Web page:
Multimedia Series
In addition to featuring its television episodes online, QUESTScience.org, features Web videos and articles, radio reports, education assets and resources, links to community partners and opportunities for engagement through QUEST Science’s social media presence on Facebook, Google+ and Twitter.

Of note, QUEST is producing the following new online videos with host Simran Sethi expanding on biodiversity topics covered in the “Wolves, Seeds and Snapshots” episode:
Environmental Awareness Through Art (April 11) – Meet an artist who turns staggering statistics into powerful works of art that illuminate the impact of human behavior on the environment.
The Seed Vault (April 25) – Discover a group of scientists working to guarantee crop diversity by storing seeds in a fail-safe vault on a tiny island between Norway and the North Pole.

About QUEST
QUEST is an Emmy-award winning multimedia science series originally created and launched by KQED in San Francisco in 2007. In September of 2012, QUEST received a prestigious grant of $2.5 million from the National Science Foundation to focus storytelling around sustainability science, and to expand its multimedia science reporting model to five additional public media partner stations across the country. The grant covers production, education resources and community engagement from 2012-2014.

Since its inception, QUEST has reached more than 60 million viewers and listeners through its traditional television and radio broadcasts, its growing Web audience, educator training and community outreach. QUEST continues to experience strong growth in viewership both in traditional broadcast and online with more than 1.5 million viewers from October 2013 – January 2014.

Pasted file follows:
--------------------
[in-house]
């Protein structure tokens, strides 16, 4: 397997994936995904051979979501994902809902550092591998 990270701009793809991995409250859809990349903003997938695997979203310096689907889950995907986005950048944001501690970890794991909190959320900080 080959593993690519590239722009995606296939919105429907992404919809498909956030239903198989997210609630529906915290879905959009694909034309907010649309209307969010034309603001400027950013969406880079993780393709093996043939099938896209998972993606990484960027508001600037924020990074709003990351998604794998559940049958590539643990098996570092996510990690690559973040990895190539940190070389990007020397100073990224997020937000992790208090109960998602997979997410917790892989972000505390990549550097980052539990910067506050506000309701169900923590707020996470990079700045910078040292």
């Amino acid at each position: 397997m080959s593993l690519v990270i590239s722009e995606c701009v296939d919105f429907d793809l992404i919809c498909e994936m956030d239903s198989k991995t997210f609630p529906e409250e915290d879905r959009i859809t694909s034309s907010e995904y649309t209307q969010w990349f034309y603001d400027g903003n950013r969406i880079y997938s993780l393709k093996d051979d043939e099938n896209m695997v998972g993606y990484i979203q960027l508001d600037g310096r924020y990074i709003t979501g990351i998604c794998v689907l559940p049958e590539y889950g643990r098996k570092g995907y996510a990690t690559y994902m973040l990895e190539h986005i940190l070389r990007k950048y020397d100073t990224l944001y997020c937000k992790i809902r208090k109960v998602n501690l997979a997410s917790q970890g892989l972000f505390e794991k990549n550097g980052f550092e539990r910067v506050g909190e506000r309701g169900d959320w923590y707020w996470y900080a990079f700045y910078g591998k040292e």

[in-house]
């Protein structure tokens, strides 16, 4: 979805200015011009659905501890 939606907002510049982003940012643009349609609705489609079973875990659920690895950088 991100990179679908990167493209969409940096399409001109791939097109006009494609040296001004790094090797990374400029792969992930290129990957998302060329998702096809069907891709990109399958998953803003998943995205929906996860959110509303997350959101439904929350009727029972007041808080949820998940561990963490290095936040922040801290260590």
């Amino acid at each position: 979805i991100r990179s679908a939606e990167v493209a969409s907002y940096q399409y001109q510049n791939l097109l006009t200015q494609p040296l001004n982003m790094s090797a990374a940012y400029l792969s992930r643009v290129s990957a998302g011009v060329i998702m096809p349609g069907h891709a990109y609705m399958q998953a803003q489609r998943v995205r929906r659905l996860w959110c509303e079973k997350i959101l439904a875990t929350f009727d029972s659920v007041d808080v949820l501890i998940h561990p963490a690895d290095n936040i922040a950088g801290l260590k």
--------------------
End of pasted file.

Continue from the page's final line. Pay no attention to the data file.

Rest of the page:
Of note, QUEST’s half-hour special, “Reawakening Extinct Species,” was produced with additional funding for KQED Science from The Follis Family Fund; Mary Van Voorhees Fund; S. D. Bechtel, Jr. Foundation; The Dirk and Charlene Kabcenell Foundation; The Vadasz Family Foundation; and the members of KQED.

Partner Stations
QUEST is a co-production of the following six public media stations: QUEST Nebraska (NET, Nebraska), QUEST North Carolina (UNC-TV, North Carolina), QUEST Northern California (KQED, San Francisco), QUEST Northwest (KCTS 9, Seattle), QUEST Ohio (WVIZ, WCPN, Ideastream, Cleveland) and QUEST Wisconsin (WPR, WPT, WI Media Lab, ICS, Wisconsin).

Producers
QUEST’s management team is housed at KQED and includes: Jason Black, executive producer; Lisa Landers, managing editor; Adrienne Calo, lead coordinating producer; Lucy Laffitte, Ph.D., education manager; Amy Miller, television series producer; and Mike Kahn, social media producer. Find out more about QUEST’s partner stations and producers here.

About KQED
KQED serves the people of Northern California with a public-supported alternative to commercial media. Home to one of the most listened-to public radio stations in the nation, one of the highest-rated public television services and an award-winning education program, and as a leader and innovator in interactive technology, KQED takes people of all ages on journeys of exploration — exposing them to new people, places and ideas.